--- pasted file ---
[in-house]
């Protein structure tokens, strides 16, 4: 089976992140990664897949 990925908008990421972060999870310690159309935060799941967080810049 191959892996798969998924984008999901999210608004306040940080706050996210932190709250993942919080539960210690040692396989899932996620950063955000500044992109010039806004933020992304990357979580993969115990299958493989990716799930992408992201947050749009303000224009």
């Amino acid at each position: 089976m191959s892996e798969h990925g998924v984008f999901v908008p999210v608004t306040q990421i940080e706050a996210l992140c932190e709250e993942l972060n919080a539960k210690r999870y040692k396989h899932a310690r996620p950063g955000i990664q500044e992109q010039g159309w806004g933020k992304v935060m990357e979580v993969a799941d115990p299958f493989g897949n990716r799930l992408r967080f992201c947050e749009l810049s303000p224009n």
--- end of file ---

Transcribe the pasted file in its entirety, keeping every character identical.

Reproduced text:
[in-house]
């Protein structure tokens, strides 16, 4: 089976992140990664897949 990925908008990421972060999870310690159309935060799941967080810049 191959892996798969998924984008999901999210608004306040940080706050996210932190709250993942919080539960210690040692396989899932996620950063955000500044992109010039806004933020992304990357979580993969115990299958493989990716799930992408992201947050749009303000224009």
């Amino acid at each position: 089976m191959s892996e798969h990925g998924v984008f999901v908008p999210v608004t306040q990421i940080e706050a996210l992140c932190e709250e993942l972060n919080a539960k210690r999870y040692k396989h899932a310690r996620p950063g955000i990664q500044e992109q010039g159309w806004g933020k992304v935060m990357e979580v993969a799941d115990p299958f493989g897949n990716r799930l992408r967080f992201c947050e749009l810049s303000p224009n």